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What does Call Of Duty have to do with real-life war? A lot, it would seem

From targeted recruitment to games used to treat PTSD, the ties between warfare and commercial gaming grow ever stronger – and some militaries have even launched their own esports team.

What does Call Of Duty have to do with real-life war? A lot, it would seem

Call Of Duty. (Photo: Activision)

Young soldiers entering the Israeli Defence Force’s latest tank prototype might find the interior oddly familiar. Tablet screens glow in the darkness displaying a map, ammunition and weapons, imitating the interfaces of contemporary shooting games. In place of a military-grade joystick, they drive the tank using an Xbox controller.

This juxtaposition of war and play may seem chilling, but it is hardly new. The sophisticated relationship between the gaming industry and the military, sometimes dubbed the “military-entertainment complex”, stretches back decades. 

Men are dressed as soldiers to promote the video game Call Of Duty Black Ops 3 Photograph: Kai Pfaffenbach / Reuters/Reuters

The US military has explored the potential of game-like combat simulators since the 1980s. Today’s “virtual training devices” range from tank gunner simulators so large they must be transported in shipping containers, to Engagement Skills Trainer, testing marksmanship and “shoot/don’t shoot decisions”, and Virtual Afghanistan, which is so immersive it has been used to help veterans suffering from PTSD revisit their trauma as a form of exposure therapy. 

The early games built for military training, such as 2004’s Full Spectrum Warrior, were deemed too unrealistic to be practically useful (though the game did later enjoy success when released as entertainment).

Today, however, commercial gaming has outstripped the military’s own projects in sophistication. Virtual Battlespace, used to train thousands of troops sent to Afghanistan, is adapted from the commercial Arma series, popular for its realism.

Meanwhile military recruiters in the US and Europe doggedly target gaming communities, perceived as desirable for their quick reflexes, tactical thinking and interest in new technologies. Last year a British army advert targeted “binge gamers” with a TV spot and a 66-page gaming magazine supplement explaining “why the army loves your nonstop, button-mashing skills”, part of a new campaign which helped the army hit its recruitment target for the first time in six years. The US military went further by creating America’s Army, a full video game designed for recruitment which launched in 2002 and was downloaded 1.5m times in the first six months of release.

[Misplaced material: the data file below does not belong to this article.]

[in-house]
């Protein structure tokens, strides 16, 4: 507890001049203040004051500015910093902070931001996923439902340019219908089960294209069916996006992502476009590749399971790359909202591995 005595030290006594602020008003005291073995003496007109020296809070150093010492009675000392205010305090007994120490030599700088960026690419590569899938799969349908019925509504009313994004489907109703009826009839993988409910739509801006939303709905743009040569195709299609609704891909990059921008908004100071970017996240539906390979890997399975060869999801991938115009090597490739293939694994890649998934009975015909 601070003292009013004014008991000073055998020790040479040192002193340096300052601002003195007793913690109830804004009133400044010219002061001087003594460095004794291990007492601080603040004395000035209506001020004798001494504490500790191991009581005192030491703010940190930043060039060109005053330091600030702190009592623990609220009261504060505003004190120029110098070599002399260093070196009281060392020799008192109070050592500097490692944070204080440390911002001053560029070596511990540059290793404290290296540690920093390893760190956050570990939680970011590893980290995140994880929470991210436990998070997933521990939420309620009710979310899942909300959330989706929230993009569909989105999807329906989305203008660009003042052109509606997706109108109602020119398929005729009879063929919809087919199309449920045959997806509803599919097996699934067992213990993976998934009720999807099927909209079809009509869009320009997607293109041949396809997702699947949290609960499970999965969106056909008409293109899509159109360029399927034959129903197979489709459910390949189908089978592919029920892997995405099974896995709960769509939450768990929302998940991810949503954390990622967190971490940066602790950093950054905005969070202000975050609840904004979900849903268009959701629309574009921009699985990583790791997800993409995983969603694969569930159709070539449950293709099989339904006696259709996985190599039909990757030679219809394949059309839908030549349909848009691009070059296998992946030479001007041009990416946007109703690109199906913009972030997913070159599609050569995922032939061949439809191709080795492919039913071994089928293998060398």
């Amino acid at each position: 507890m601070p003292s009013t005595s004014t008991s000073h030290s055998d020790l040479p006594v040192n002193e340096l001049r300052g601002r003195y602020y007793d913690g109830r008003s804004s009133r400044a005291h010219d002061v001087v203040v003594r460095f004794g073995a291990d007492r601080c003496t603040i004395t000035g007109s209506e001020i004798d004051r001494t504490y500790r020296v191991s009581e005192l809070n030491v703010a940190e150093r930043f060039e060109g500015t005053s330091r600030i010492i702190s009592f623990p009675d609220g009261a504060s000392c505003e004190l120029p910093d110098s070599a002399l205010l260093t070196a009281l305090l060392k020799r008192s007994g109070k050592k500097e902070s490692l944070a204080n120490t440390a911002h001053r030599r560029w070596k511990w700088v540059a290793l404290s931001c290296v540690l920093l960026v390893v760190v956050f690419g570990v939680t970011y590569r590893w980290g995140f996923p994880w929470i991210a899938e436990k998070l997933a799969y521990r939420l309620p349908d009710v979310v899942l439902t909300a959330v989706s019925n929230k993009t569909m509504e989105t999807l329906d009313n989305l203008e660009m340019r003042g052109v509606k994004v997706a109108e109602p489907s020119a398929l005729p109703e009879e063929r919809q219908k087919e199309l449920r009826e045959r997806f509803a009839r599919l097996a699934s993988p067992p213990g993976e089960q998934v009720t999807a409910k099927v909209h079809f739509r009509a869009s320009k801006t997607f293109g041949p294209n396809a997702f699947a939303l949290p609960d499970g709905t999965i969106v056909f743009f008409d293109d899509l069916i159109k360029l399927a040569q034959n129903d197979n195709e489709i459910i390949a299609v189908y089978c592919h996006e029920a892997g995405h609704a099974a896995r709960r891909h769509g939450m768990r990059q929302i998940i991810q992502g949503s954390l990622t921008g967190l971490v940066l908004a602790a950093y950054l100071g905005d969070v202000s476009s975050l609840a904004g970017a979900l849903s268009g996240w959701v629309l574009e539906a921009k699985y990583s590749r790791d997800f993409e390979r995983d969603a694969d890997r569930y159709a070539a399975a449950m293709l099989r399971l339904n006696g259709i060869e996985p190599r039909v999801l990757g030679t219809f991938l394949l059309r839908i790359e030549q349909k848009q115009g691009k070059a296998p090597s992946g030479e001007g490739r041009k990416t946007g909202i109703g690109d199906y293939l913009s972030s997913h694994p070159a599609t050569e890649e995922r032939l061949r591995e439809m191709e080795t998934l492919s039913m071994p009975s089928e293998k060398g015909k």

The most striking new avenue for military recruitment is the world of competitive gaming, or esports. The Dutch and British militaries have launched their own esports teams in order to raise their profile among an attractive demographic.

The US military sponsors several esports competitions and has developed a significant presence on video streaming platform Twitch, which reports it has 28m users a month and reaches 80 per cent of teenage males in the US.

The use of Twitch as a military recruitment tool has drawn criticism for deliberately targeting minors, prompting congresswoman Alexandria Ocasio-Cortez to file a measure in congress last month to ban the US military from streaming games for recruitment purposes. The measure was ultimately voted down. The description on the US Navy’s Twitch page still reads: “Other people will tell you not to stay up all night staring at a screen. We’ll pay you to do it.”

Gamers play the latest Call of Duty Video game during the Game XP event at the Olympic Park in Rio de Janeiro, Brazil on Sep 7, 2018. (CARL DE SOUZA/AFP)

War remains an attractive subject for developers of commercial games, with military series such as Call Of Duty and Battlefield becoming regular bestsellers. These tend to adopt a positive view of military operations and US overseas engagement – games, still largely seen as entertainment products, struggle to counterbalance jingoism with the horrors of war as we might expect in films or literature.

Even so, playing games that reward brutality does not make us killers. For his 2004 book Generation Kill, journalist Evan Wright embedded with a group of young American soldiers entering Iraq in 2003, describing how, rather than being desensitised by their childhoods spent playing violent games, they were in fact traumatised by real-world bloodshed, discovering “levels of innocence that they probably didn’t think they had”. 

Most troubling is not when games feel like war, but rather when war is made to feel like a game. Xbox controllers in tanks might not be the focus here – joysticks were used in military operations long before they were adopted for games consoles – but we should question killing machines which are deliberately designed to dehumanise their targets.

Consider the drone pilot, practically a gamer, carrying out an assassination using a controller and a TV screen, operating in a space so abstract and distant it might as well be virtual. Because however much the targets in our very real crosshairs resemble the pixelated baddies we’ve dispatched by the thousand, no press of a button will allow them to respawn.

By Tom Faber © 2020 The Financial Times

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